decided: April 13, 1971.
COMMONWEALTH OF PENNSYLVANIA
BARNES & TUCKER COMPANY
Complaint in Equity filed in the Court of Common Pleas of Dauphin County No. 3067 Equity Docket; No. 333 C.D. 1970 in case of The Commonwealth of Pennsylvania v. Barnes & Tucker Company. Case transferred September 1, 1970, to the Commonwealth Court of Pennsylvania.
Stanley R. Wolfe, Special Assistant Attorney General, with him Philip T. Warman, Special Assistant Attorney General, and J. Shane Creamer, Attorney General, for plaintiff.
Cloyd R. Mellott, with him C. Arthur Wilson, Jr., and Eckert, Seamans, Cherin & Mellott, and Frank A. Sinon, Rhoads, Sinon & Reader, for defendant.
President Judge Bowman, sitting as Chancellor in Equity. Opinion and Order by President Judge Bowman.
[1 Pa. Commw. 552 Page 554]
In this highly technical and controversial case with little legal precedent for the numerous and complex legal issues raised, the sole issue before us at the present time is whether a mandatory preliminary injunction should issue directing the Barnes & Tucker Company to operate what is known as the Duman Dam Treatment Facility pending determination of the case upon its merits.
In late June 1970, there was discovered a substantial discharge of acid mine water into the West Branch of the Susquehanna River from the "Buckwheat" borehole of Lancashire Mine No. 15. The No. 15 mining complex extends from its northeast perimeter on the West Branch of the Susquehanna River to its southwest perimeter at the headwaters of the Allegheny River watershed where the Duman Dam facility is located.
On July 23, 1970, another substantial discharge from No. 15 through the earth's surface into the West Branch in the vicinity and south of the Buckwheat borehole was discovered. This discharge point has become known as the breakout area.
These events precipitated a series of administrative actions by the then Sanitary Water Board with respect to certain outstanding mine drainage permits theretofore issued by the Board to Barnes & Tucker. These permits, and others previously issued, have bearing upon the rights and duties of both Barnes & Tucker and the Commonwealth under the statutory law then in effect and that are presently in force. At this juncture, we shall not further detail or discuss these permits. Suffice it to say here that Barnes & Tucker had constructed at Duman Dam a pumping facility pursuant to one of the permits and briefly operated it prior to cessation of mining activity in No. 15.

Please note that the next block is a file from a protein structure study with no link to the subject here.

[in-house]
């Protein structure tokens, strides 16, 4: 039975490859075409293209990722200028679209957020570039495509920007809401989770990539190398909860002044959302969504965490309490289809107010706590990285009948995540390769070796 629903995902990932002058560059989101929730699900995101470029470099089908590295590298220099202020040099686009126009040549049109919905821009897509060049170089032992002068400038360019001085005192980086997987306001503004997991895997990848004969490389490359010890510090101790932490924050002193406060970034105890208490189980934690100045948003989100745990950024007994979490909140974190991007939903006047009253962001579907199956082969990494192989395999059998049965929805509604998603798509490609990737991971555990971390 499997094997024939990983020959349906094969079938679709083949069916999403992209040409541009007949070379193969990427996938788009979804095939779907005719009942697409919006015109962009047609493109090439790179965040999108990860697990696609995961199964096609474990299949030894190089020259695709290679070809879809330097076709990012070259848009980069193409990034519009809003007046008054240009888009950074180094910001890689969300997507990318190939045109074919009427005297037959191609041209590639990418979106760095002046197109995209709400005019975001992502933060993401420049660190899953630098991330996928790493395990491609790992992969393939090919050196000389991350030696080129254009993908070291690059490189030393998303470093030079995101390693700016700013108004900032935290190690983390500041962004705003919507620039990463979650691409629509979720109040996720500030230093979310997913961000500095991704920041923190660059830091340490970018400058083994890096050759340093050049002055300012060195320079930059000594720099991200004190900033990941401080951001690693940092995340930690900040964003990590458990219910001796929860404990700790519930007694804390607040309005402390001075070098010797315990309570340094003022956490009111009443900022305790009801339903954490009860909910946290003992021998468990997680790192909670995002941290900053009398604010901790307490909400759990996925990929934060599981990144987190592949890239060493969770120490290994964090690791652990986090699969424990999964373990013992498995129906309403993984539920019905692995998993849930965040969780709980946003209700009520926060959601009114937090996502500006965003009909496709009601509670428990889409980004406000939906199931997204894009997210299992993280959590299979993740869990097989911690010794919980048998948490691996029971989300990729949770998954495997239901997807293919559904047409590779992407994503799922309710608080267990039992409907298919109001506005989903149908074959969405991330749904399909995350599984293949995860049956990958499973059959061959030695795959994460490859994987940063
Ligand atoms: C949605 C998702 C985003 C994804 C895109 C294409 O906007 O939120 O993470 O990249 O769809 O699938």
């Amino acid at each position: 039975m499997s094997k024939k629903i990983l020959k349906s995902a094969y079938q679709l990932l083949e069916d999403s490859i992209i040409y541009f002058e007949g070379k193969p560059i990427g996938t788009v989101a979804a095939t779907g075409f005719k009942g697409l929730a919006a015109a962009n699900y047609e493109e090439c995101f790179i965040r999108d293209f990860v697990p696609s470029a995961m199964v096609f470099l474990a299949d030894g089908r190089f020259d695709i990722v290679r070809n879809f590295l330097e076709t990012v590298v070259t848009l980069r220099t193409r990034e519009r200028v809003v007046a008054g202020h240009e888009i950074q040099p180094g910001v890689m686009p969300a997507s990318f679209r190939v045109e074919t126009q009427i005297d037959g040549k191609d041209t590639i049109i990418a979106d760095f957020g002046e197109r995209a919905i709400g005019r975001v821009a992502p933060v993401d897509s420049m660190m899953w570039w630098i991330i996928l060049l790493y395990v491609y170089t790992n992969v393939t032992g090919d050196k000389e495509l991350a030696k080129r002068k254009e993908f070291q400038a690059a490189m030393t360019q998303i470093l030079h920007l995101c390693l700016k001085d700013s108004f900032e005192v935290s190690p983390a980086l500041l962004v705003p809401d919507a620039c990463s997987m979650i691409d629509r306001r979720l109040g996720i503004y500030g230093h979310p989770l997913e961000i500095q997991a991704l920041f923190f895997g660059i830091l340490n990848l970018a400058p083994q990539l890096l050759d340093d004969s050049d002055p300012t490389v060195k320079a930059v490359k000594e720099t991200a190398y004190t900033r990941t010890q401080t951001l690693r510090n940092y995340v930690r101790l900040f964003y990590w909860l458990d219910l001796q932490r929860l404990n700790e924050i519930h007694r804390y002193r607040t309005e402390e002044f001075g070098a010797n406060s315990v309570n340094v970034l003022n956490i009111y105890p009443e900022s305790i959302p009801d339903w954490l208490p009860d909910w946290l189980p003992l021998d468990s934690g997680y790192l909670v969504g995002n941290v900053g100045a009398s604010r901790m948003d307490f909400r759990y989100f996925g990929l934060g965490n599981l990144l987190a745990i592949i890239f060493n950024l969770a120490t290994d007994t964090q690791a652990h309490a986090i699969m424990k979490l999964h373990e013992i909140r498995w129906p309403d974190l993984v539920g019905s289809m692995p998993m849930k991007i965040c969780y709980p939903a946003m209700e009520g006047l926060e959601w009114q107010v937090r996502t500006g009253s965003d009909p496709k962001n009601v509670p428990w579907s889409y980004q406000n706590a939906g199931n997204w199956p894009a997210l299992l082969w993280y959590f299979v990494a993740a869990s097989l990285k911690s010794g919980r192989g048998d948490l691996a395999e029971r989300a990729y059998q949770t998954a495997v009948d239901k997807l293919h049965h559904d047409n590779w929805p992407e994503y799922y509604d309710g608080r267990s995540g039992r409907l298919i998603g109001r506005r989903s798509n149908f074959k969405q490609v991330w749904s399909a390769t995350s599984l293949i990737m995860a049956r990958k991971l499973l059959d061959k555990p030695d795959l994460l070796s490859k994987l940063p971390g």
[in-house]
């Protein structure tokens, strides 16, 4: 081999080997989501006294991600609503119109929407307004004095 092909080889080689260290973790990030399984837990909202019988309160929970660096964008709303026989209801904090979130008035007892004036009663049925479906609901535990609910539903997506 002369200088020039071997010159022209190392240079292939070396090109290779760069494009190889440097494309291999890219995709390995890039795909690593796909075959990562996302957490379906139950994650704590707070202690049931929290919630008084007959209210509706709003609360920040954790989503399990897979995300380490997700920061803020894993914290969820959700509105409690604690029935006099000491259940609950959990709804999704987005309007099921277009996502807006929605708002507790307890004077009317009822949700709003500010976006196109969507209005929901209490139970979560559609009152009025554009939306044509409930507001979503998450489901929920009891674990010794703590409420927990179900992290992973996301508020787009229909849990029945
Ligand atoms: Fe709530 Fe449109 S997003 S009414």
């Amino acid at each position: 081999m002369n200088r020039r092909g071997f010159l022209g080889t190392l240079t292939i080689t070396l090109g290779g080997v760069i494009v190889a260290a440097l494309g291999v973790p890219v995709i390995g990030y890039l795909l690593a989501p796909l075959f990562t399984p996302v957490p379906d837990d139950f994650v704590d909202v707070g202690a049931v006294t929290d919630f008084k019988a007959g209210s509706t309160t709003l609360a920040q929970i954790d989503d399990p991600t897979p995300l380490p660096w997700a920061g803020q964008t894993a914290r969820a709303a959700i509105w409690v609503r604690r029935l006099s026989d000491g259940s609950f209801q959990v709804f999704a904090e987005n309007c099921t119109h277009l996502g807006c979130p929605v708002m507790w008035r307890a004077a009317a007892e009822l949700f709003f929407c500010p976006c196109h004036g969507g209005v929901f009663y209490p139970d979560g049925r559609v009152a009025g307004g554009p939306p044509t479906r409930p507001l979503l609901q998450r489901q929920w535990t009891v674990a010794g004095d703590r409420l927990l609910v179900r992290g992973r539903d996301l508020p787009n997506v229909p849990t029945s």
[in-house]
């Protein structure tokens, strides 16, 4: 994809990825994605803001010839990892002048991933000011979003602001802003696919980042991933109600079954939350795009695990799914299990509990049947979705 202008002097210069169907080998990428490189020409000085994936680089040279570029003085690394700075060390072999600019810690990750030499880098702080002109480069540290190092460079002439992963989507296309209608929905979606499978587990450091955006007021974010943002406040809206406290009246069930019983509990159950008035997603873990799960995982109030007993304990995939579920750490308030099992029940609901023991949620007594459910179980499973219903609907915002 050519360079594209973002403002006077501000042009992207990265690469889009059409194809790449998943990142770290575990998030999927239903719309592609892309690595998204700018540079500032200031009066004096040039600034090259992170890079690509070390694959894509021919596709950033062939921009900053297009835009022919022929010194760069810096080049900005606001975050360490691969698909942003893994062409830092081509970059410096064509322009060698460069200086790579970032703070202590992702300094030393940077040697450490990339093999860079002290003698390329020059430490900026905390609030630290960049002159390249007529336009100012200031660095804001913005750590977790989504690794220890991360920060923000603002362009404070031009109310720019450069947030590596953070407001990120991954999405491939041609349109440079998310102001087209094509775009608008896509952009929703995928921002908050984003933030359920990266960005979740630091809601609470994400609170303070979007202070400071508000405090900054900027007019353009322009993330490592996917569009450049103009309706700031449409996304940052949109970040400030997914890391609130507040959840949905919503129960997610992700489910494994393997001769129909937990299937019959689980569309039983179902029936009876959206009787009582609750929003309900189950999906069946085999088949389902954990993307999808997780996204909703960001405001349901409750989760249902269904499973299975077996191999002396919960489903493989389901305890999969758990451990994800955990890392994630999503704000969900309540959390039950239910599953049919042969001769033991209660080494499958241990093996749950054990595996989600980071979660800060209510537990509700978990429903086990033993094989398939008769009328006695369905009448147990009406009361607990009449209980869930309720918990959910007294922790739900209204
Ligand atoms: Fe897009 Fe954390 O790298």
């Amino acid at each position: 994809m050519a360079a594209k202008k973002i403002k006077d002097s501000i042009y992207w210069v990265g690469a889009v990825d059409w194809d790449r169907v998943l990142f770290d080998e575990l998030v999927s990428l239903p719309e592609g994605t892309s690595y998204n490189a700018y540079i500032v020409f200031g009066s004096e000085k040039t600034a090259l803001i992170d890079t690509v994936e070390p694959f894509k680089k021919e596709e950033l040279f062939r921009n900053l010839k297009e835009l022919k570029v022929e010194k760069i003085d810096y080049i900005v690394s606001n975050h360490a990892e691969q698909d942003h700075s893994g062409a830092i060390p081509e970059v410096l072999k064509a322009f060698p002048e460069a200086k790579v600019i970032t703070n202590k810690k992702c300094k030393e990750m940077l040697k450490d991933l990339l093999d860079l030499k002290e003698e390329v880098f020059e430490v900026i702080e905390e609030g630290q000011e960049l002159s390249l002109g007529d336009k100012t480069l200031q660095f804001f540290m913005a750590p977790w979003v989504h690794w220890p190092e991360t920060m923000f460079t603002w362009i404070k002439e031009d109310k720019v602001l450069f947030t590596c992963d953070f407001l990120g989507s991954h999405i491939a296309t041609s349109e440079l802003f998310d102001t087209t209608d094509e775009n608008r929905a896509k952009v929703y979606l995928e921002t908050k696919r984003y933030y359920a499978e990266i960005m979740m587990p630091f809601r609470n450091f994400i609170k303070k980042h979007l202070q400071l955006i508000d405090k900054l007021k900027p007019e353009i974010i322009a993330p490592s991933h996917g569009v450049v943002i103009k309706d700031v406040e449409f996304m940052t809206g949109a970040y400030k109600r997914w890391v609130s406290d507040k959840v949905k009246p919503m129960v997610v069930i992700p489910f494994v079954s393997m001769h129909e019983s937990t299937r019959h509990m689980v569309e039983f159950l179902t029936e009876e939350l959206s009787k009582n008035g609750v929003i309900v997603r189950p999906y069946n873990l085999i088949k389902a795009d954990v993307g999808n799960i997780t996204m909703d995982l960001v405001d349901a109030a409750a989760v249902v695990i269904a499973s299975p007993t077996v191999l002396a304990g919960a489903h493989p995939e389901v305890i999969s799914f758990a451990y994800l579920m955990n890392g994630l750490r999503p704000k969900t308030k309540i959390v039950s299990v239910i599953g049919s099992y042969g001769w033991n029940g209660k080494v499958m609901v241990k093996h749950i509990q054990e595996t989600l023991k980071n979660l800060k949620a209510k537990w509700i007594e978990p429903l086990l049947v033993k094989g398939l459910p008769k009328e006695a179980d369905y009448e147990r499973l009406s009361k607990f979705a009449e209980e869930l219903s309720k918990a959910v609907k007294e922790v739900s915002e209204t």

[1 Pa. Commw. 552 Page 555]
The above-mentioned administrative actions by the Sanitary Water Board produced an appeal to this Court by Barnes & Tucker. In the meantime, the Commonwealth had undertaken to treat the discharge into the West Branch from No. 15 by a liming process. This treatment to a large degree prevented further marked pollution of the West Branch downstream from the Curwensville Dam and produced a varying but generally favorable level of alkalinity of water in the area of the Curwensville Dam and immediately upstream therefrom; but, by reason of the treatment, large quantities of sludge were precipitated along the banks and on the bottom of the West Branch immediately downstream from the discharge. In a river which theretofore had substantial acid mine drainage pollution (and which continues to be polluted by acid mine drainage from sources other than No. 15), the Commonwealth, upon discovering the discharge from No. 15, was confronted with the practical problem of how best to cope with this additional pollution of the Susquehanna River and particularly its West Branch.